By and large, the most frequent complaint I hear from my single and dating friends is that it’s difficult to keep conversation going with guys you have just met or matched with on an app. Whether you don’t know what to say or you struggle to keep the conversation moving forward, there are little tricks you can apply that can vastly improve your conversations—and your odds of scoring a date.

I do a lot of dating, and I have certainly had my share of no-second-date disappointments. Sometimes the lack of follow-up is a mystery. The first date went so well and still, inexplicably, no second date. But, more often than not, I know exactly why my suitor and I never made it to an encore. My guess is you'll relate to what I'm saying here. Too often we are more than happy to chalk a no-call-back up to "his loss" (which it very well may be). But what if it really was something I said?

After what feels like endless years of app dating with no relationship evolving into a serious partnership, you’d think I’d have been on a lot of bad dates. The truth is, over time I’ve developed my own sort of Spidey sense when it comes to men and their digital personas, and I’m proud to say I can spot a guy who is a class-A commitment-phobe a mile away.

Unearthing the gems from the lumps of coal—based solely on a few photos and a short bio—is a frustrating and often unpredictable experience. But! Just like it gets easier to spot a jerk IRL the more you people you date, it gets easier to spot them online the more you swipe.

The breakup itself was awful. I wasn’t ready for things to be over. I didn’t want things to be over. I was genuinely shocked that this man I was so crazy about was so completely sure that our relationship was not worth continuing. After crying, talking, and crying a lot more, he left, and I closed the door behind him. That was almost two years ago, and we never saw each other, spoke, or texted again.

There’s a lot of romantic mythology surrounding the potential to meet the man of your dreams at someone else’s wedding. From Wedding Crashers to Four Weddings and a FuneralPicture Perfect and even quirky TV shows like You’re The Worst—pop culture has teed us up to believe that weddings are a breeding ground for the ultimate real-life meet-cute.And you know what? They totally can be. There really is something in the air when those church bells chime, champagne glasses are lifted, and the DJ puts on “Shout.”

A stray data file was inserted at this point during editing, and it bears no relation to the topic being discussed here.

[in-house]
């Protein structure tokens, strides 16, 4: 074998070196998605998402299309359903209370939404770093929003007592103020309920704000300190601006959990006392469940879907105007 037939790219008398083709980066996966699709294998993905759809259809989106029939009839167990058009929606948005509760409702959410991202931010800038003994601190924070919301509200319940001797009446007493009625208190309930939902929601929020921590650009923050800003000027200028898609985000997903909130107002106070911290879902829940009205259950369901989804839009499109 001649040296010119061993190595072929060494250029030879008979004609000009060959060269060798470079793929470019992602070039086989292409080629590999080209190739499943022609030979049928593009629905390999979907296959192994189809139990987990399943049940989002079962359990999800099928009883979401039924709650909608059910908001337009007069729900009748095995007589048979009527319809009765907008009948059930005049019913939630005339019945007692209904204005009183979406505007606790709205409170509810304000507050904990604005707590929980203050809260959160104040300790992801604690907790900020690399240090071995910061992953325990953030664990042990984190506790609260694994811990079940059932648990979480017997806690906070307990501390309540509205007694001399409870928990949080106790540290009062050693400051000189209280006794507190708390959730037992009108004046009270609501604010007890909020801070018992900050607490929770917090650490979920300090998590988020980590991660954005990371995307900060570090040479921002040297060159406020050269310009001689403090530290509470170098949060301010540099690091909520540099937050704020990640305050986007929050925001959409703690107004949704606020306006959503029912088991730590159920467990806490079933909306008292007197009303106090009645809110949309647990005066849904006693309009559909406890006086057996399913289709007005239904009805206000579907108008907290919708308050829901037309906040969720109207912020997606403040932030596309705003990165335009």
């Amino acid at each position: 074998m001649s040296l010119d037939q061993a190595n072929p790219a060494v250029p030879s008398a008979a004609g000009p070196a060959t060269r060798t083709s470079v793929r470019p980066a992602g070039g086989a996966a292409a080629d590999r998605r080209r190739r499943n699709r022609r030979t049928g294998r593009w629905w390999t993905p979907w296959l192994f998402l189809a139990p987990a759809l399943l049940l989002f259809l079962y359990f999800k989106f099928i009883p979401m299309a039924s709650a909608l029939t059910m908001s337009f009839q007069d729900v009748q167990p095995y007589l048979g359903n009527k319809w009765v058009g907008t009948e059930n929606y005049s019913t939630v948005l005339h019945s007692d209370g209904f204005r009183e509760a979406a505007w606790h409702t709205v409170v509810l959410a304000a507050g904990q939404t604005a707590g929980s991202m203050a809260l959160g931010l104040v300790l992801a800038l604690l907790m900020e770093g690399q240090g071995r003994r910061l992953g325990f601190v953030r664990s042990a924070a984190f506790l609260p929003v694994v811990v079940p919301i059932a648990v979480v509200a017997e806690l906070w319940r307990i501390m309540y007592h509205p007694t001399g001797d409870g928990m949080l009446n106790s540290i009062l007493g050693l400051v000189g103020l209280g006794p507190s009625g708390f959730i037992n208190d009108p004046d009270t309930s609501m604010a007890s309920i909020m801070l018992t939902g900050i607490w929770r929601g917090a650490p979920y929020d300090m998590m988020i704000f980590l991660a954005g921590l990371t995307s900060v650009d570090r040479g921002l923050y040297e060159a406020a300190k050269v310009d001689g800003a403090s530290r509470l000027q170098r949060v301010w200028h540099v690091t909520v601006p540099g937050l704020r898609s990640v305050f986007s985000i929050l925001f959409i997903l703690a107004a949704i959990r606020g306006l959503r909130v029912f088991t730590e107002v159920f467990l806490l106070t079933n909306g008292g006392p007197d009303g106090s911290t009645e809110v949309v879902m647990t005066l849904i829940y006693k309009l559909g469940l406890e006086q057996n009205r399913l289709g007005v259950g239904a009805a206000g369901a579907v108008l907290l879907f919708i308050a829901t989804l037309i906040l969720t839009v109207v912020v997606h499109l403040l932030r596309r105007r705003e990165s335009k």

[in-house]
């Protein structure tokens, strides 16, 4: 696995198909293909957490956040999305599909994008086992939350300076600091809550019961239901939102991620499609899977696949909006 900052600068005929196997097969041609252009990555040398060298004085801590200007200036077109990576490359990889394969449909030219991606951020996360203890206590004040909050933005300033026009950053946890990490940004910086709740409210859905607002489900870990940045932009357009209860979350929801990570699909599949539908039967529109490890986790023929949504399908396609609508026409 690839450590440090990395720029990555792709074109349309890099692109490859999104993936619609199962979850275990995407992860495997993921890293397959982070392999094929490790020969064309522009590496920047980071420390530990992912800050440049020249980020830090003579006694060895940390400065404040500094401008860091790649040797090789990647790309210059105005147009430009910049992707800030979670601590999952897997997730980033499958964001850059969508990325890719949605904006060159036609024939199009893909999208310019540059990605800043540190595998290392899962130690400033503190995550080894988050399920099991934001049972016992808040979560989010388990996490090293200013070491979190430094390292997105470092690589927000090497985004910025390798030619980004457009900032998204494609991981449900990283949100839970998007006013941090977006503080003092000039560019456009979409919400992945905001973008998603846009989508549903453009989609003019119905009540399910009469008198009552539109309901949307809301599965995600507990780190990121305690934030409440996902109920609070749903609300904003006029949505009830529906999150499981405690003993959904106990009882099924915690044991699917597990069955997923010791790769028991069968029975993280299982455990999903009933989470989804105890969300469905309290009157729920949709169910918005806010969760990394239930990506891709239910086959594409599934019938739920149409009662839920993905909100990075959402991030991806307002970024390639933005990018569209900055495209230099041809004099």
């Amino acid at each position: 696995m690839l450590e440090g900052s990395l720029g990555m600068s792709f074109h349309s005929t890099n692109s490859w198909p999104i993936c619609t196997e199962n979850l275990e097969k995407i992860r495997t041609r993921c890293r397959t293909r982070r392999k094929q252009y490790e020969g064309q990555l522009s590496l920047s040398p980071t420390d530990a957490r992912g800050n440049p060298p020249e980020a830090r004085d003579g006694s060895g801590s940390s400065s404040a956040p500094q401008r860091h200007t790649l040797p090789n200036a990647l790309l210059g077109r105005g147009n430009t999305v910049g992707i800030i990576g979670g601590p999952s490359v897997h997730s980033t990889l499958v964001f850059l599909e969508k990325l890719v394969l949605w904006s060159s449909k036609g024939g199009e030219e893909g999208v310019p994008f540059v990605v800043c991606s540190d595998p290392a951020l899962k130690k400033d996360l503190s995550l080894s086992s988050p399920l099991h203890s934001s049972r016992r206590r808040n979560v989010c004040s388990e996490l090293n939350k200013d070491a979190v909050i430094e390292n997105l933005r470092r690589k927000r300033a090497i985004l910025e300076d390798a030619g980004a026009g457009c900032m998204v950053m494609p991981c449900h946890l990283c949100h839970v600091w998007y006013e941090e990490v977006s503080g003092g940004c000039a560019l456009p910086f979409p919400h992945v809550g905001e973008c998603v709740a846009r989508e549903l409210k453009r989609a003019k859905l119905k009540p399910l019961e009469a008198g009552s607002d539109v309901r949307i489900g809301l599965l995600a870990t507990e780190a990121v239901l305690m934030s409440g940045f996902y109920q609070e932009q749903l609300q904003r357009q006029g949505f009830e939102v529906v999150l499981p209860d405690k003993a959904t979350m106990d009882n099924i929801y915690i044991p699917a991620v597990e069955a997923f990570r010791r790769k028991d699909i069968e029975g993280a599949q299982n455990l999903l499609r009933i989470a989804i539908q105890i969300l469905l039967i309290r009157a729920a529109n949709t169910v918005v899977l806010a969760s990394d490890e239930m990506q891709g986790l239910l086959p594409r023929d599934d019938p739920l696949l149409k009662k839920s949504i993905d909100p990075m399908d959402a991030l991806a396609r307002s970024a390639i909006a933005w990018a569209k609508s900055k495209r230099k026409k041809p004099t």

On a first date you want to peel the onion, not cut it right in half. After you get through the cursory stuff like, “How was your day?” and “Have you been to this place before?” drop in a few questions that will begin to expose some of those layers underneath the surface, without making your date feel like he is in therapy.

This may be a backward way to begin this article, but I have to say it: I’ve never actually been that great at casual dating. I tend to let my feelings, carried on the wings of my very vivid imagination, get away from me almost immediately when I meet a guy I like. I can’t seem to tie said feelings down anywhere in between “no” and “ahhh omg so much yes!”

I know many women still harbor a lot of anxiety when it comes to making the first move. In person, I get it—saying hi first is scary face-to-face. Online, you have no excuse. With Bumble, an app where women must initiate the conversation, you don’t have a choice, but I would make a case for doing it no matter what app or online dating site you’re using.

Remember that old adage about not discussing religion or politics at a party? The same tends to be true of dates—or at least, it used to be. A couple years ago you might have been able to get weeks or months into a relationship with hardly a mention of politics, but right now you can hardly get halfway through a drink before someone is bound to bring it up.

Let us get something out of the way: We are not (repeat, not) suggesting that you need to get a Valentine’s Day gift for a guy you’ve been “going on dates with” for a month—especially if you haven’t yet had the DTR conversation. But, if you’re a few months in and things are going well, you’re in what we shall call the Gifting Gray Area.

Every few months it happens. After spending incalculable hours swiping, messaging, and hoping against hope that the person on the other side of your screen isn’t the worst—you give up. You delete all the apps and resolve to get back to basics. You’re going to meet someone the old-fashioned way!

Take it from me—a woman who’s been single on every New Year’s Eve since the dawn of time (speaking scientifically)—nothing does more to dampen the unattached woman’s spirit than the pressure of saying to one’s self (again), “This will be the year I find love.”